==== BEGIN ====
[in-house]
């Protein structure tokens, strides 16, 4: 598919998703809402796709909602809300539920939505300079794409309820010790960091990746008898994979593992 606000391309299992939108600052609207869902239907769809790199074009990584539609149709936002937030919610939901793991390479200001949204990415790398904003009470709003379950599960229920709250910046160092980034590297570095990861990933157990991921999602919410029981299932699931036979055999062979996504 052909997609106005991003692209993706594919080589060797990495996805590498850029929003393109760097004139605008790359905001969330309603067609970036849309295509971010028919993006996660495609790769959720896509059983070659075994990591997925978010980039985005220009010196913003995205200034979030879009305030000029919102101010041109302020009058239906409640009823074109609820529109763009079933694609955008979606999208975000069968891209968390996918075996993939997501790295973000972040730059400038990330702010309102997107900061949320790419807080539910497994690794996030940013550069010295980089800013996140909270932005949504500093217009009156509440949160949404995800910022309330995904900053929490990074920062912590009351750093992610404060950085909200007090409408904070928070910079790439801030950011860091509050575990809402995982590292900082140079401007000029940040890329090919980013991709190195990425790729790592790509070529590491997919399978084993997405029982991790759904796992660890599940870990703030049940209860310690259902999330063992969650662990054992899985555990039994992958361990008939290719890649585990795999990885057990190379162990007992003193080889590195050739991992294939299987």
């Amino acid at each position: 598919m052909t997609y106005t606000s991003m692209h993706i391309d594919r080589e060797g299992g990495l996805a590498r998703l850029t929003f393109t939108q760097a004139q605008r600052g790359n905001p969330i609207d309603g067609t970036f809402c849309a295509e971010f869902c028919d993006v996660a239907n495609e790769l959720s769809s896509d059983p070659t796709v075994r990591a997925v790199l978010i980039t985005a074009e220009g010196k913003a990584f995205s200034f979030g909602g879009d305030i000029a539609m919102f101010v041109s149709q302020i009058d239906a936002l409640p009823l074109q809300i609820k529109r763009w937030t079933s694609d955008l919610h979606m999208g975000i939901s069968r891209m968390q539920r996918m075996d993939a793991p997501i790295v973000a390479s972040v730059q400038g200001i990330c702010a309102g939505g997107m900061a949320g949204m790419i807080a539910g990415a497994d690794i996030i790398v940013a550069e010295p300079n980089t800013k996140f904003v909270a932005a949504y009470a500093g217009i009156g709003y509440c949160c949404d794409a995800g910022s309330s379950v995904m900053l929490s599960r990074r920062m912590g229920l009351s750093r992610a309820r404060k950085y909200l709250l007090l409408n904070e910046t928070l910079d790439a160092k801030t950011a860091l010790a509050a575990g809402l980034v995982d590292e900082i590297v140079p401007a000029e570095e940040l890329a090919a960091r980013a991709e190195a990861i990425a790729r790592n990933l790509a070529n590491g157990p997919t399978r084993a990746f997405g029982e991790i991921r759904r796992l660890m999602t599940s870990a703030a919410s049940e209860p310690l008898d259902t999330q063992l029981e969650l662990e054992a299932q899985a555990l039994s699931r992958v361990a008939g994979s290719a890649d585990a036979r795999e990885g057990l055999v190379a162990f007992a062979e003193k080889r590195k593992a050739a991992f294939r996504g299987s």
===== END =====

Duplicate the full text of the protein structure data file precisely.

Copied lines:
[in-house]
């Protein structure tokens, strides 16, 4: 598919998703809402796709909602809300539920939505300079794409309820010790960091990746008898994979593992 606000391309299992939108600052609207869902239907769809790199074009990584539609149709936002937030919610939901793991390479200001949204990415790398904003009470709003379950599960229920709250910046160092980034590297570095990861990933157990991921999602919410029981299932699931036979055999062979996504 052909997609106005991003692209993706594919080589060797990495996805590498850029929003393109760097004139605008790359905001969330309603067609970036849309295509971010028919993006996660495609790769959720896509059983070659075994990591997925978010980039985005220009010196913003995205200034979030879009305030000029919102101010041109302020009058239906409640009823074109609820529109763009079933694609955008979606999208975000069968891209968390996918075996993939997501790295973000972040730059400038990330702010309102997107900061949320790419807080539910497994690794996030940013550069010295980089800013996140909270932005949504500093217009009156509440949160949404995800910022309330995904900053929490990074920062912590009351750093992610404060950085909200007090409408904070928070910079790439801030950011860091509050575990809402995982590292900082140079401007000029940040890329090919980013991709190195990425790729790592790509070529590491997919399978084993997405029982991790759904796992660890599940870990703030049940209860310690259902999330063992969650662990054992899985555990039994992958361990008939290719890649585990795999990885057990190379162990007992003193080889590195050739991992294939299987």
């Amino acid at each position: 598919m052909t997609y106005t606000s991003m692209h993706i391309d594919r080589e060797g299992g990495l996805a590498r998703l850029t929003f393109t939108q760097a004139q605008r600052g790359n905001p969330i609207d309603g067609t970036f809402c849309a295509e971010f869902c028919d993006v996660a239907n495609e790769l959720s769809s896509d059983p070659t796709v075994r990591a997925v790199l978010i980039t985005a074009e220009g010196k913003a990584f995205s200034f979030g909602g879009d305030i000029a539609m919102f101010v041109s149709q302020i009058d239906a936002l409640p009823l074109q809300i609820k529109r763009w937030t079933s694609d955008l919610h979606m999208g975000i939901s069968r891209m968390q539920r996918m075996d993939a793991p997501i790295v973000a390479s972040v730059q400038g200001i990330c702010a309102g939505g997107m900061a949320g949204m790419i807080a539910g990415a497994d690794i996030i790398v940013a550069e010295p300079n980089t800013k996140f904003v909270a932005a949504y009470a500093g217009i009156g709003y509440c949160c949404d794409a995800g910022s309330s379950v995904m900053l929490s599960r990074r920062m912590g229920l009351s750093r992610a309820r404060k950085y909200l709250l007090l409408n904070e910046t928070l910079d790439a160092k801030t950011a860091l010790a509050a575990g809402l980034v995982d590292e900082i590297v140079p401007a000029e570095e940040l890329a090919a960091r980013a991709e190195a990861i990425a790729r790592n990933l790509a070529n590491g157990p997919t399978r084993a990746f997405g029982e991790i991921r759904r796992l660890m999602t599940s870990a703030a919410s049940e209860p310690l008898d259902t999330q063992l029981e969650l662990e054992a299932q899985a555990l039994s699931r992958v361990a008939g994979s290719a890649d585990a036979r795999e990885g057990l055999v190379a162990f007992a062979e003193k080889r590195k593992a050739a991992f294939r996504g299987s």